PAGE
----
That Sense of Wonder

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One of the things that the best science fiction does is to evoke a sense of wonder in its readers. The best science fiction should open our eyes to possibilities and make us think about our place in the universe, in space or in time.

In Brave New Words: The Oxford Dictionary of Science Fiction the term sense of wonder is defined as follows:

SENSE OF WONDER n. a feeling of awakening or awe triggered by an expansion of one’s awareness of what is possible or by confrontation with the vastness of space and time, as brought on by reading science fiction

Science fiction tales use only words to evoke this feeling. But what about images? How do images evoke a sense of wonder in the viewer and can a single image do a comparable job as a book or even a short science fiction story?

I think some images do just that and some do it in a very big way.

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Let’s start with a couple of paintings by Donato Giancola. Giancola is an American science fiction illustrator who lives and works in Brooklyn, New York. Here is his painting The Wire Continuum which was done for Playboy Enterprises to illustrate Arthur C Clarke’s short story. It’s an oil painting depicting an old man in a spaceship. He reclines in some sort of high tech chair and he is gazing out a huge curved window or viewscreen. He is contemplating what looks like a pulsar. The amazing machinery surrounding the old man is depicted in great detail. The viewer could get lost in all the mechanics and wiring that Giancola depicts.

Just as detailed is the wrinkles on the old man’s face as he contemplates the infinite. Take a step back, though and look at the whole thing and that sense of wonder about the galaxy and man’s place in it, and the lengths that we will go, the amazing things we will create to touch that infinity, takes one’s breath away.

Traveler by Donato Giancola

Here,s another one. This one is called Traveler. It’s another oil painting. This time it’s a young woman sitting before a window that shows a spiral galaxy. The surrounding technology is not hard-edged like in the other one. The forms are curved, almost Victorian. There is an art nouveau elegance about the room in which the figure sits. It could all be made out of polished wood for all we know. But there it is, the splendour of infinite space and the wonder as we look at this woman sitting calmly, serenely, against this incredible galactic vista. The contrast between her realistically painted flesh tones and the cold blue of space is striking.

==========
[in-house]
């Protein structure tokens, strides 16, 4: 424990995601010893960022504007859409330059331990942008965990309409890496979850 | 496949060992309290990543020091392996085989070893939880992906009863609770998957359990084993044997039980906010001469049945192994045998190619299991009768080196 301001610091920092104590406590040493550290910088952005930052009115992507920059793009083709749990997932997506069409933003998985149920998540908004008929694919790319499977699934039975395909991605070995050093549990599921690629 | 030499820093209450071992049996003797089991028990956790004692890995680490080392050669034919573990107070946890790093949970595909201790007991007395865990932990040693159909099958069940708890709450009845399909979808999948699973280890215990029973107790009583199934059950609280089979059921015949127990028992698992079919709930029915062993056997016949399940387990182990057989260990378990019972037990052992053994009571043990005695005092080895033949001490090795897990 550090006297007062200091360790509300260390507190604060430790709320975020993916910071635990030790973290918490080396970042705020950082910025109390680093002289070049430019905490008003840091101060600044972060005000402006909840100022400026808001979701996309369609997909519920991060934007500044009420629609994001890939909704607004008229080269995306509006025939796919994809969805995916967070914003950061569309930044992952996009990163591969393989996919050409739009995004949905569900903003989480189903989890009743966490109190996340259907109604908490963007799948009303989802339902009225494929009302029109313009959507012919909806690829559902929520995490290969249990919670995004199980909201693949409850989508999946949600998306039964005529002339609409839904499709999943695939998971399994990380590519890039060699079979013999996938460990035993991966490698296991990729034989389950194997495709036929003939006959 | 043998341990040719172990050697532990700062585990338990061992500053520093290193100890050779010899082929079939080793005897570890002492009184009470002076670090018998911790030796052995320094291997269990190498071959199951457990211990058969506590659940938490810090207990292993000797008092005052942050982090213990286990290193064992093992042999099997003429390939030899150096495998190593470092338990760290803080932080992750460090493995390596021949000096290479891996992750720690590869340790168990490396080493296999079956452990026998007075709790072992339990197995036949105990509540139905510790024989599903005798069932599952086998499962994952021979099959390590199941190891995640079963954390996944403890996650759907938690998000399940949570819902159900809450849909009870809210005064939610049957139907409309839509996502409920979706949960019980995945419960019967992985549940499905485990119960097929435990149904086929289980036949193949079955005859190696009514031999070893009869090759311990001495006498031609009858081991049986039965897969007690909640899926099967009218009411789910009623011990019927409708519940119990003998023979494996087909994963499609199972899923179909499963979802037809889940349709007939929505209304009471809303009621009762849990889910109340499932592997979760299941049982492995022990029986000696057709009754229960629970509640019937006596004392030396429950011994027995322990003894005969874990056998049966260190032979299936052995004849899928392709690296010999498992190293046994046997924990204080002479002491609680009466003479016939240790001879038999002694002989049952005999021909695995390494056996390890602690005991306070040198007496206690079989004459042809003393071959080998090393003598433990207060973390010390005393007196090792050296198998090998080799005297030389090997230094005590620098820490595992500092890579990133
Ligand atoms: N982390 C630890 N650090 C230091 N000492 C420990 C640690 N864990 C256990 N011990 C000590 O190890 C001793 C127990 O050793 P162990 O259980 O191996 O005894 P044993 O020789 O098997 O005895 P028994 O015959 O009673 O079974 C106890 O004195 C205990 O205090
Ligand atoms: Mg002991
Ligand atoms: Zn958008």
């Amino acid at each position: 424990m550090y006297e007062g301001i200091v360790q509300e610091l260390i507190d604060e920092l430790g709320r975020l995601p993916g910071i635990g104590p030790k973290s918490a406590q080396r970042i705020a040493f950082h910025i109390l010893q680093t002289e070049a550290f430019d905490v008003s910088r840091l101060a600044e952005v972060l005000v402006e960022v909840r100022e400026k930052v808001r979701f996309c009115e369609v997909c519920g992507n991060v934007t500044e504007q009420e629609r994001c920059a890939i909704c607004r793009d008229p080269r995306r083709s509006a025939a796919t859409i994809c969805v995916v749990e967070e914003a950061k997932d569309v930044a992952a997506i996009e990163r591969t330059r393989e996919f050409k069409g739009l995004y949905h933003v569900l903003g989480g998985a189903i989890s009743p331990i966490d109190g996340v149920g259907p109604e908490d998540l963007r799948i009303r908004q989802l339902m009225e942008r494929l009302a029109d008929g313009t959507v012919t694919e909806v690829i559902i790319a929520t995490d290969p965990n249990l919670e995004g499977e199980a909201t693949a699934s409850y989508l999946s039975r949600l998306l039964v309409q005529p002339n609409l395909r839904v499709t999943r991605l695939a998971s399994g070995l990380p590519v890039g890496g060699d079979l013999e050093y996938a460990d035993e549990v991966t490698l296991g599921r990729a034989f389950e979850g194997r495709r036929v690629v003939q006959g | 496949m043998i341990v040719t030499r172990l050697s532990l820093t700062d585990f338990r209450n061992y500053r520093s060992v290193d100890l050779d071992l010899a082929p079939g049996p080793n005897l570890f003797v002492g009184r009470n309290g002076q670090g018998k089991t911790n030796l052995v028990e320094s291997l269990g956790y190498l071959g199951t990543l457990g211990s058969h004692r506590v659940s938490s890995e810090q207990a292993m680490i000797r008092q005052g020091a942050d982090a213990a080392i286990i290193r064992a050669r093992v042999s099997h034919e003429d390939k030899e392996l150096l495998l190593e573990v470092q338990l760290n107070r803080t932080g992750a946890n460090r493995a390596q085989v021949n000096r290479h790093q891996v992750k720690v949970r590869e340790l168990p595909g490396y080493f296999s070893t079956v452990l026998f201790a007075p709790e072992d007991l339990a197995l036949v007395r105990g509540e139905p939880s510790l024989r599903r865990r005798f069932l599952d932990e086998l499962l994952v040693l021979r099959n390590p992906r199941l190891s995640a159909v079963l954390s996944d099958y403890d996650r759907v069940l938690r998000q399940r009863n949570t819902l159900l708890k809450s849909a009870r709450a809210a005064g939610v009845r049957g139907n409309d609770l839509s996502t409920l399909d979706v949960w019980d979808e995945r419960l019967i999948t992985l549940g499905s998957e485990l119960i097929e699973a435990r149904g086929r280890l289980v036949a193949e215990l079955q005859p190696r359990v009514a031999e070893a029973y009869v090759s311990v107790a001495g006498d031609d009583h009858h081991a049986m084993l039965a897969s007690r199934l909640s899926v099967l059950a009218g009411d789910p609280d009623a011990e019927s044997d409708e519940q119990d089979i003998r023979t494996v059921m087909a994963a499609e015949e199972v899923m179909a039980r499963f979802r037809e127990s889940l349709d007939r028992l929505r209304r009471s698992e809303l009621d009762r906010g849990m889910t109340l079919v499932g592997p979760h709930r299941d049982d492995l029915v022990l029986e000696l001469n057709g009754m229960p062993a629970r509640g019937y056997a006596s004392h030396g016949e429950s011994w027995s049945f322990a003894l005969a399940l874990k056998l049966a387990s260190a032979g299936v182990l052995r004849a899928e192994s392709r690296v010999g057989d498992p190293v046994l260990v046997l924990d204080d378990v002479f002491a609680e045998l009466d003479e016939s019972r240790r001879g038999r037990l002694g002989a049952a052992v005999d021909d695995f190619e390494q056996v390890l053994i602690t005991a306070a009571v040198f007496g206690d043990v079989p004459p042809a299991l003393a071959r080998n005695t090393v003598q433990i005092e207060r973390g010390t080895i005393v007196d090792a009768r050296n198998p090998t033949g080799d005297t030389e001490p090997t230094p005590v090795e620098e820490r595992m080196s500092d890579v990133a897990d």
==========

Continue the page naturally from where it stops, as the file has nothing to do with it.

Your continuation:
This captures a fantastic sense of wonder in as profound a way as the first one does, but with a very different execution.

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Here is another artist, John Harris. Harris is an American artist and his specialty is spaceships… BIG spaceships. The sense of wonder in Harris’ paintings usually come from the sense of sheer scale that he manages to put into his pictures. Here is one that has some reference points for the scale (although Harris can get across that sense of size without anything to reference it against – I don’t know how he does it). This painting depicts crowds of people dwarfed to almost insignificance by the mammoth craft into which they are embarking.

One gets the sense that this ship is about to make a voyage across the immense interstellar void and the people – thousands of people – will be making her their home for the next few years – centuries? It could be a generation ship.

For those familiar with the concepts of space travel as depicted in some of the best science fiction, this painting keys directly in to that sense of wonder.

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Here’s one by John Berkey, one of my favourite space artists. His spaceships are graceful, elegant, incredibly detailed and yet full of a sense of power. Berkey created his ships purely with paint. You can even see the pain strokes that look almost carelessly applied to the canvas. It’s anything but careless, of course. Berkey is a master and here he uses all of his talents to create a work that is stunning, regal and full of that sense of wonder.

These are just a few examples of images that evoke what the best science fiction does. These images make us see a bigger, vaster, grander picture. They help us to open our minds to amazing concepts and ideas while at the same time stirring something in our souls.

Just like the best written science fiction these images bring out our sense of wonder.

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